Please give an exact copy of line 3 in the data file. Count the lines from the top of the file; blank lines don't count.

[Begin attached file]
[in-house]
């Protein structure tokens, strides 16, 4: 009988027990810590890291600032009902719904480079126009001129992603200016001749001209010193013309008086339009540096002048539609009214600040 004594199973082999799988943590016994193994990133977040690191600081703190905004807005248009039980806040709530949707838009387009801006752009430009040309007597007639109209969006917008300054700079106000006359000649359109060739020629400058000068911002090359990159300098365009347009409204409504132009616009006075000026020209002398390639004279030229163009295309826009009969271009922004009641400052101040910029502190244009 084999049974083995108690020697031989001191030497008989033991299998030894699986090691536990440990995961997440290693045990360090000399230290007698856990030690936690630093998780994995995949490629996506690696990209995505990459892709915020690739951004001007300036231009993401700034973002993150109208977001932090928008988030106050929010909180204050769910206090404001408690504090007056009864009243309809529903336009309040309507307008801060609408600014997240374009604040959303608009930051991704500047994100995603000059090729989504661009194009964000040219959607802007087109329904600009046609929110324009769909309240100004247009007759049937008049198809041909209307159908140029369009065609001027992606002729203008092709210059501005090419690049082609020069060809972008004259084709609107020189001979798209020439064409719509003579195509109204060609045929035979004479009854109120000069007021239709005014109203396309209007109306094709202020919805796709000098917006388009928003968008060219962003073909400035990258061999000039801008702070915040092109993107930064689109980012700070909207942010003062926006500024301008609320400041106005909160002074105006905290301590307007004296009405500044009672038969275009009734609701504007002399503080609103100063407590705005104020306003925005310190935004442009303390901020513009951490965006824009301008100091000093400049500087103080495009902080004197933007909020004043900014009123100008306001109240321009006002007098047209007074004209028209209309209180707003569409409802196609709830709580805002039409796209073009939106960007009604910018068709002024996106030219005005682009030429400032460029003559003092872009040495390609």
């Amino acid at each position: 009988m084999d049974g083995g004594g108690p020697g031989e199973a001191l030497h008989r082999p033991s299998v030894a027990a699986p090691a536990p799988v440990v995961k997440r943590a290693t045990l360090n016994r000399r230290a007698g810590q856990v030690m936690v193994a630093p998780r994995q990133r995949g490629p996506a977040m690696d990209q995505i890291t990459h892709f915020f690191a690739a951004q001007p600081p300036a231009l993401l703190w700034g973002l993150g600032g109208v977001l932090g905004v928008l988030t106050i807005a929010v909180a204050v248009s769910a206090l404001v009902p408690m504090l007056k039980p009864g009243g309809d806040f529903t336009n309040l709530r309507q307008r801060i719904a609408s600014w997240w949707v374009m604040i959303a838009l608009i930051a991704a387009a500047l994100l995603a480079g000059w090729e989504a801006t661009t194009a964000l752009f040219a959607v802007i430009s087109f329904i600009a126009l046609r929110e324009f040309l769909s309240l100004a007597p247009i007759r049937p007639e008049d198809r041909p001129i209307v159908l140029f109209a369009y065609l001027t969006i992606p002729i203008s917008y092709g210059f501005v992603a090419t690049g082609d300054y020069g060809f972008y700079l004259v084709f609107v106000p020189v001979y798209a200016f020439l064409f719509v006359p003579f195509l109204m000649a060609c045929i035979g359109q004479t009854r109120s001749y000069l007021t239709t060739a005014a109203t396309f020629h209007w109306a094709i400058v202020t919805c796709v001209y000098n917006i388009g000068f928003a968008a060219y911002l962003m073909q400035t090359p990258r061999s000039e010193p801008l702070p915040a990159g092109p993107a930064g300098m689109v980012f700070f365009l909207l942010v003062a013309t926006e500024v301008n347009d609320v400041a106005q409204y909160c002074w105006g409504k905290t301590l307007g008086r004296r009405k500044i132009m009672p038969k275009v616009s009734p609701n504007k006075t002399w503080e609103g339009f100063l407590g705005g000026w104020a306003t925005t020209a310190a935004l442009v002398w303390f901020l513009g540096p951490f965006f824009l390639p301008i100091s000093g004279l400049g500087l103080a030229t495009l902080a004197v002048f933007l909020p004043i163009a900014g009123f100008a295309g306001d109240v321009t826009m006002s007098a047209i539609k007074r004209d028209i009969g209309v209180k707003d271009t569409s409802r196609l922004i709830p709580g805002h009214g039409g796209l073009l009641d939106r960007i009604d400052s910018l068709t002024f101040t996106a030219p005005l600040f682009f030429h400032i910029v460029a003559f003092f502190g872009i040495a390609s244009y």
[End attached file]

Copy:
């Amino acid at each position: 009988m084999d049974g083995g004594g108690p020697g031989e199973a001191l030497h008989r082999p033991s299998v030894a027990a699986p090691a536990p799988v440990v995961k997440r943590a290693t045990l360090n016994r000399r230290a007698g810590q856990v030690m936690v193994a630093p998780r994995q990133r995949g490629p996506a977040m690696d990209q995505i890291t990459h892709f915020f690191a690739a951004q001007p600081p300036a231009l993401l703190w700034g973002l993150g600032g109208v977001l932090g905004v928008l988030t106050i807005a929010v909180a204050v248009s769910a206090l404001v009902p408690m504090l007056k039980p009864g009243g309809d806040f529903t336009n309040l709530r309507q307008r801060i719904a609408s600014w997240w949707v374009m604040i959303a838009l608009i930051a991704a387009a500047l994100l995603a480079g000059w090729e989504a801006t661009t194009a964000l752009f040219a959607v802007i430009s087109f329904i600009a126009l046609r929110e324009f040309l769909s309240l100004a007597p247009i007759r049937p007639e008049d198809r041909p001129i209307v159908l140029f109209a369009y065609l001027t969006i992606p002729i203008s917008y092709g210059f501005v992603a090419t690049g082609d300054y020069g060809f972008y700079l004259v084709f609107v106000p020189v001979y798209a200016f020439l064409f719509v006359p003579f195509l109204m000649a060609c045929i035979g359109q004479t009854r109120s001749y000069l007021t239709t060739a005014a109203t396309f020629h209007w109306a094709i400058v202020t919805c796709v001209y000098n917006i388009g000068f928003a968008a060219y911002l962003m073909q400035t090359p990258r061999s000039e010193p801008l702070p915040a990159g092109p993107a930064g300098m689109v980012f700070f365009l909207l942010v003062a013309t926006e500024v301008n347009d609320v400041a106005q409204y909160c002074w105006g409504k905290t301590l307007g008086r004296r009405k500044i132009m009672p038969k275009v616009s009734p609701n504007k006075t002399w503080e609103g339009f100063l407590g705005g000026w104020a306003t925005t020209a310190a935004l442009v002398w303390f901020l513009g540096p951490f965006f824009l390639p301008i100091s000093g004279l400049g500087l103080a030229t495009l902080a004197v002048f933007l909020p004043i163009a900014g009123f100008a295309g306001d109240v321009t826009m006002s007098a047209i539609k007074r004209d028209i009969g209309v209180k707003d271009t569409s409802r196609l922004i709830p709580g805002h009214g039409g796209l073009l009641d939106r960007i009604d400052s910018l068709t002024f101040t996106a030219p005005l600040f682009f030429h400032i910029v460029a003559f003092f502190g872009i040495a390609s244009y």